What To Do in Cartagena, Colombia
Set on the Caribbean Sea with a fascinating colonial history there’s no shortage of things to do in Cartagena, Colombia. A popular backpacker destination, in addition to the city’s historic fortifications, charming, colorful colonial architecture, and vibrant culture it also is a great gateway to visit some of the adventurous and ecofriendly spots along Colombia’s Caribbean Coast. Read on to learn more about visiting and what to do in Cartagena, Colombia.
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What To Do in Cartagena, Colombia
Historic Walled City | Getsemaní | Beaches | Castillo San Felipe | Local Food | Nightlife | Where To Stay | How Long to Stay | Getting Around | Safety
Walk the Historic Walled City
Cartagena is probably best known for its colonial walled city, which is a UNESCO world heritage site. It is one of the few places left in the world with most of its colonial era city walls still in tact. This area, also known as Centro, is the heart of Cartagena. Therefore strolling through Centro has to be at the top of any list of what to do in Cartagena.
You’ll enjoy simply walking around and taking in the colonial architecture. In particular be on the lookout for the big, wooden doors and their elaborate knockers as well as the big, flower and ivy covered balconies.
Other sites of interest in Centro include the San Pedro Church, the Santodomingo Church, and the city’s Cathedral. Those interested in learning more about the history of the city should visit the terrific Naval Museum (Museo Naval del Caribe), which has great models and accounts of the numerous attacks on Cartagena like those led by Francis Drake and Edward Vernon as well as exhibits on the city’s key role in Colombia’s independence.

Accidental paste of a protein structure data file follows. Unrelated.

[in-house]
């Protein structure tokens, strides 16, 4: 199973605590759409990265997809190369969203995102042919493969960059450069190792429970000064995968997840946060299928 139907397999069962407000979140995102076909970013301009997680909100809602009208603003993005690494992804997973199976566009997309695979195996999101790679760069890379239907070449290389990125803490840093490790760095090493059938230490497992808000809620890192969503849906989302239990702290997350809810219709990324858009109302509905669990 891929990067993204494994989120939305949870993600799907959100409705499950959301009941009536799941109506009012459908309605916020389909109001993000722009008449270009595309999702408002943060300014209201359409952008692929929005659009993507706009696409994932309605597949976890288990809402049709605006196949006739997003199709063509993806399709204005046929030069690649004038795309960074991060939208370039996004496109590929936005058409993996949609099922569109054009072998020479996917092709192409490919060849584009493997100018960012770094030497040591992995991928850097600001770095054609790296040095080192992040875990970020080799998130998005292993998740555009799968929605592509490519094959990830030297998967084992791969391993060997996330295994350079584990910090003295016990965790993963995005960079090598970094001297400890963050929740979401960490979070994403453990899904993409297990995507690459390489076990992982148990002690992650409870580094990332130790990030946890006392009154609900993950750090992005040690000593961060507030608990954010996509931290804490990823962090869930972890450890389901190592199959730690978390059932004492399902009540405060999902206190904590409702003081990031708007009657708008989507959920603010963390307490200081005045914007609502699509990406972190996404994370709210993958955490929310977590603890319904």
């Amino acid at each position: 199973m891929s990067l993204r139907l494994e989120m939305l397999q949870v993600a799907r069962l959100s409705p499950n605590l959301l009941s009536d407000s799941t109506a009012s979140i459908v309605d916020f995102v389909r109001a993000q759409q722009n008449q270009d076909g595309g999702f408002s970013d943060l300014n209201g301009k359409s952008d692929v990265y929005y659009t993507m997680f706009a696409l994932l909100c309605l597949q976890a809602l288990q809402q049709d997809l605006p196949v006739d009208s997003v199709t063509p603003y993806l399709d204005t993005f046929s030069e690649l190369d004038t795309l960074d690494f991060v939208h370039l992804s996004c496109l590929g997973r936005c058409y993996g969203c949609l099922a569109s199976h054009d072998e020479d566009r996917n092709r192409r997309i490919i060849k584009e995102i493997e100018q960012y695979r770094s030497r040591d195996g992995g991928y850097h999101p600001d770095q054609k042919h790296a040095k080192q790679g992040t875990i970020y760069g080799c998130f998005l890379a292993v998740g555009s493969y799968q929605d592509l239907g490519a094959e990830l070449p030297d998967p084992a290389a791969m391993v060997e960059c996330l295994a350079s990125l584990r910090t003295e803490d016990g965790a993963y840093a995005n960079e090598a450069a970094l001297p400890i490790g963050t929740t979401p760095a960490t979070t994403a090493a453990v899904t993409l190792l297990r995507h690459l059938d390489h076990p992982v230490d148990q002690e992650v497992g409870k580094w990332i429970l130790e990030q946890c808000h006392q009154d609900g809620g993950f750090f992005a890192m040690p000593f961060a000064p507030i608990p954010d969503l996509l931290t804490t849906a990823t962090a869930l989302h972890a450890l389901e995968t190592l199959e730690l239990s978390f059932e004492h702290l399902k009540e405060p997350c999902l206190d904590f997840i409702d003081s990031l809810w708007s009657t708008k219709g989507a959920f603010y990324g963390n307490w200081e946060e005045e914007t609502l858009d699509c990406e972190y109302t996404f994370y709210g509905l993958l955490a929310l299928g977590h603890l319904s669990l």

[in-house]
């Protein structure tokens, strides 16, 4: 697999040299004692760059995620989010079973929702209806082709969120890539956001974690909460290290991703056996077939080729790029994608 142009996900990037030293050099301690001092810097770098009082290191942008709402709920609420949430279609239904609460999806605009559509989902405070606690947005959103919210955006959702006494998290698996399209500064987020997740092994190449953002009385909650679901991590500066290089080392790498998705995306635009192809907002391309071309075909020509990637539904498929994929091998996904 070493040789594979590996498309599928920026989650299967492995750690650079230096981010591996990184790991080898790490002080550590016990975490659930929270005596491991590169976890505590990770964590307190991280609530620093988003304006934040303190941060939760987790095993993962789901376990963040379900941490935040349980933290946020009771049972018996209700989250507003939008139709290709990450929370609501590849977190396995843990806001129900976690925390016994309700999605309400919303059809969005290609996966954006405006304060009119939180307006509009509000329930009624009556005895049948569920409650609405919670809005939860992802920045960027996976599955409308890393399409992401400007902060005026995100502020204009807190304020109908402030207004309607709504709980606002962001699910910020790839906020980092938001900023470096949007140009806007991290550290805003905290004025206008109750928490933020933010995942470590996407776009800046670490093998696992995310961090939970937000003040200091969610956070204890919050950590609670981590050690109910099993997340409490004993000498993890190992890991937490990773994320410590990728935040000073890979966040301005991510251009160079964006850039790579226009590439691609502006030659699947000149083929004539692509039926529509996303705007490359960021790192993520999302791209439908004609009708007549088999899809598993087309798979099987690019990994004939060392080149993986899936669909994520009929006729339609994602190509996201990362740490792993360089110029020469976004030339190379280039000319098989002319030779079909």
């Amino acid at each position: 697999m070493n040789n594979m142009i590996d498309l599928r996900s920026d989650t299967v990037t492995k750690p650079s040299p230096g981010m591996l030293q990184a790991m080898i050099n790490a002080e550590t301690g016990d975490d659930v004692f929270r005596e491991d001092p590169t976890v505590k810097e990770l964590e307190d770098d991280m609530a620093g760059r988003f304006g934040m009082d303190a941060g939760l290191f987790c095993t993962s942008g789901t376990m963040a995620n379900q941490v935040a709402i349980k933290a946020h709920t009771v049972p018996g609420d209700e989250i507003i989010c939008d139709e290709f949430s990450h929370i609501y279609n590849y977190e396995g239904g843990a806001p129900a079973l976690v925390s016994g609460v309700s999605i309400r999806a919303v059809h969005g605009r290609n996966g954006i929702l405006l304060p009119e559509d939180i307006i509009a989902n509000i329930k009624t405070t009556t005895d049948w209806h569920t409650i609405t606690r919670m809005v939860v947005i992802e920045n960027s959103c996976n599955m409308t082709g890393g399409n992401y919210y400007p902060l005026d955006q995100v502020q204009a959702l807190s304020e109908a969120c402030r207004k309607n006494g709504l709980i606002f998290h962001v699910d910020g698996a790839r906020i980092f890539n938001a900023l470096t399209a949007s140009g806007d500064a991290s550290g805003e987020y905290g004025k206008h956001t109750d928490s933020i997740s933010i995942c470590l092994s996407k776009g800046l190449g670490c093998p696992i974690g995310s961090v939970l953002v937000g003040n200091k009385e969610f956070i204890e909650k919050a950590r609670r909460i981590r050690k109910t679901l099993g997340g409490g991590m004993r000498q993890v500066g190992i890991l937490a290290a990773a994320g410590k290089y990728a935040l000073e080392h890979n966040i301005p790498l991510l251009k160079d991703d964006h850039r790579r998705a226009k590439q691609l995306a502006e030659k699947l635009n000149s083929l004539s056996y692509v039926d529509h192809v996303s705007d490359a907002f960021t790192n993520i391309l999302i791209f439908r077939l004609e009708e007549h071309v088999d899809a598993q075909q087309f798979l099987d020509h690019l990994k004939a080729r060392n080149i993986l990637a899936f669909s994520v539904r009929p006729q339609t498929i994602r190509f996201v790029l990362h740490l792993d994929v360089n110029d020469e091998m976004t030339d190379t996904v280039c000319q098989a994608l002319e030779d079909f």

You can also visit the Palacio de la Inquisición, where in addition to more exhibits on the city’s history, you can see some Inquisition era torture devices. Finally, the always free to enter Gold Museum has some neat examples of the expert gold work of Colombia’s indigenous peoples.
The most famous landmark of the city is the The Torre del Reloj, or Clock Tower, which used to mark the entrance to the old city and is located between Plaza de Independencia and Plaza de los Coches.
If you don’t want to do it on your own there are plenty of walking tours of the walled city available.
And of course, you’ll want to walk the wall itself, taking in the views of the Caribbean on one side and the city on the other. The wall makes for a great place to watch sunset over the sea as well. A popular spot is the famous Café del Mar. Atop the wall itself, or for another great alternative view, check out the rooftop bar open to the public at Hotel Movich.
For a more backpacker budget friendly sunset watching experience, grab a street beer from a vendor and sit along the wall just outside of Café del Mar.
Hang out in Getsemaní
Just outside the walled city, the equally historic neighborhood of Getsemaní has become one of Colombia’s trendiest neighborhoods.
Recent years have seen a proliferation of bars, cafés, and hostels here. Some of my favorites include Da Silvio, Demente, Kokoa Sushi Wok, and Café De La Trinidad. For more budget friendly spots, check out Los Taquitos de Maria and the food stalls set up in night in the Plaza de la Trinidad.
Speaking of the Plaza de la Trinidad, it makes for a fun place to spend some time in the evening. Visitors and locals alike gather to enjoy dinner at the food stalls or surrounding restaurants and cheap beers from the corner store. So you’ll likely want to include a return here in the evening among your other things to do in Cartagena as well.